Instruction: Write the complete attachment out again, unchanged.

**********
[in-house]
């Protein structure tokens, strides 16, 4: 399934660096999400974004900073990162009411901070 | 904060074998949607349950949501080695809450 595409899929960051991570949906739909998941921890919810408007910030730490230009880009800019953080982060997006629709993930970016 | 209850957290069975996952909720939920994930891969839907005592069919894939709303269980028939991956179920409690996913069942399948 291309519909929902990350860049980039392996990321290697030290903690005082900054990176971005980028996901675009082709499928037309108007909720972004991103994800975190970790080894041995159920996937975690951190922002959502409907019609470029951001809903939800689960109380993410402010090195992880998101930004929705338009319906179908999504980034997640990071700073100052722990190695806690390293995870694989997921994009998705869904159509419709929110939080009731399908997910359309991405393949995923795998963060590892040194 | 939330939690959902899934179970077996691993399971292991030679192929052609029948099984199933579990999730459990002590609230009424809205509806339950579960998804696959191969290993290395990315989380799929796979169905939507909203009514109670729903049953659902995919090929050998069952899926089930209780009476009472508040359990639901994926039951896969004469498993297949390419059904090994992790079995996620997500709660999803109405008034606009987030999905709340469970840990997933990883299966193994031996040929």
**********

[in-house]
């Protein structure tokens, strides 16, 4: 399934660096999400974004900073990162009411901070 | 904060074998949607349950949501080695809450 595409899929960051991570949906739909998941921890919810408007910030730490230009880009800019953080982060997006629709993930970016 | 209850957290069975996952909720939920994930891969839907005592069919894939709303269980028939991956179920409690996913069942399948 291309519909929902990350860049980039392996990321290697030290903690005082900054990176971005980028996901675009082709499928037309108007909720972004991103994800975190970790080894041995159920996937975690951190922002959502409907019609470029951001809903939800689960109380993410402010090195992880998101930004929705338009319906179908999504980034997640990071700073100052722990190695806690390293995870694989997921994009998705869904159509419709929110939080009731399908997910359309991405393949995923795998963060590892040194 | 939330939690959902899934179970077996691993399971292991030679192929052609029948099984199933579990999730459990002590609230009424809205509806339950579960998804696959191969290993290395990315989380799929796979169905939507909203009514109670729903049953659902995919090929050998069952899926089930209780009476009472508040359990639901994926039951896969004469498993297949390419059904090994992790079995996620997500709660999803109405008034606009987030999905709340469970840990997933990883299966193994031996040929």